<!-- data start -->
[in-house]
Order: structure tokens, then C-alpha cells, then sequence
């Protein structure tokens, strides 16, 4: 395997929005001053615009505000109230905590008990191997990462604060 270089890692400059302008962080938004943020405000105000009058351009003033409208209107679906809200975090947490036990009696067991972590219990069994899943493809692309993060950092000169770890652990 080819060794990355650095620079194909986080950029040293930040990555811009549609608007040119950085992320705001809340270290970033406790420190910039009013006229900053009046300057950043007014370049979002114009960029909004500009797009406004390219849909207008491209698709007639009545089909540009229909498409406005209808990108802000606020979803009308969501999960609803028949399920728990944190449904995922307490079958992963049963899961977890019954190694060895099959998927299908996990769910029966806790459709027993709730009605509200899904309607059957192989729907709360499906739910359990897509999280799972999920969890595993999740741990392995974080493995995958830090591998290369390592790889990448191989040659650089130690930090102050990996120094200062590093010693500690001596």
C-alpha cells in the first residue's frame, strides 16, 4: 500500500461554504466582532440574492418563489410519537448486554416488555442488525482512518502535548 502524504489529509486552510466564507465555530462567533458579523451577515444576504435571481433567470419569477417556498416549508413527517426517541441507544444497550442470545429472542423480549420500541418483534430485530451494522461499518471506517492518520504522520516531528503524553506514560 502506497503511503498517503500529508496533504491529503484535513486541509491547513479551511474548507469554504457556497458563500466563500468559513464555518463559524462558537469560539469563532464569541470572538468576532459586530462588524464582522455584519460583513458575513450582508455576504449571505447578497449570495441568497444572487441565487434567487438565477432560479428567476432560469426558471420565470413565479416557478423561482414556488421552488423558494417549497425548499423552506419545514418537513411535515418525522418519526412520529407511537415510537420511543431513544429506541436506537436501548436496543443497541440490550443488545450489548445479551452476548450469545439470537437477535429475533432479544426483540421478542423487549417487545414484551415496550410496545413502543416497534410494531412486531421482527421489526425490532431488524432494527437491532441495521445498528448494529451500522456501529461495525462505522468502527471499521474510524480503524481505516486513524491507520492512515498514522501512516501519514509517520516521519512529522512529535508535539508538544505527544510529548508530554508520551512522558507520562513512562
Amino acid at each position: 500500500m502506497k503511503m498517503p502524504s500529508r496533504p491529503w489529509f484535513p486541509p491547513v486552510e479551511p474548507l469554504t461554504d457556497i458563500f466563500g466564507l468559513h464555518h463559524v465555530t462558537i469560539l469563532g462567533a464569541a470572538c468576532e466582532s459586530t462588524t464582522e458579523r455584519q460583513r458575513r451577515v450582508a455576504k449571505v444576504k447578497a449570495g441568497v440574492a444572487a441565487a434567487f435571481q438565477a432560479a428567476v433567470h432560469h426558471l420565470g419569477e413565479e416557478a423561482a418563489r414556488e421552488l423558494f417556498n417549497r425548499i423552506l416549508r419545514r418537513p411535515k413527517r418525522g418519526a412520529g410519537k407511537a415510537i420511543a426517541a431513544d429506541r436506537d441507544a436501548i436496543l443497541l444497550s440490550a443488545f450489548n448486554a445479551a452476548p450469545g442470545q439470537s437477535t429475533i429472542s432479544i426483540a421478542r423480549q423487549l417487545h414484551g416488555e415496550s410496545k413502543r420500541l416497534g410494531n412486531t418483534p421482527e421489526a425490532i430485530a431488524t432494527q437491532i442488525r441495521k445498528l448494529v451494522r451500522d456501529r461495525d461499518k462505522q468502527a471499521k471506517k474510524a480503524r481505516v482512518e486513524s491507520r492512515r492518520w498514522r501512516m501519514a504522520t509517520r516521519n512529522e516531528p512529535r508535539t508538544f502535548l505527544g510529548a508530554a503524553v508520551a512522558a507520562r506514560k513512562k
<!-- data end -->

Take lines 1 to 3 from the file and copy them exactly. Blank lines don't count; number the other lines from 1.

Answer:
[in-house]
Order: structure tokens, then C-alpha cells, then sequence
């Protein structure tokens, strides 16, 4: 395997929005001053615009505000109230905590008990191997990462604060 270089890692400059302008962080938004943020405000105000009058351009003033409208209107679906809200975090947490036990009696067991972590219990069994899943493809692309993060950092000169770890652990 080819060794990355650095620079194909986080950029040293930040990555811009549609608007040119950085992320705001809340270290970033406790420190910039009013006229900053009046300057950043007014370049979002114009960029909004500009797009406004390219849909207008491209698709007639009545089909540009229909498409406005209808990108802000606020979803009308969501999960609803028949399920728990944190449904995922307490079958992963049963899961977890019954190694060895099959998927299908996990769910029966806790459709027993709730009605509200899904309607059957192989729907709360499906739910359990897509999280799972999920969890595993999740741990392995974080493995995958830090591998290369390592790889990448191989040659650089130690930090102050990996120094200062590093010693500690001596």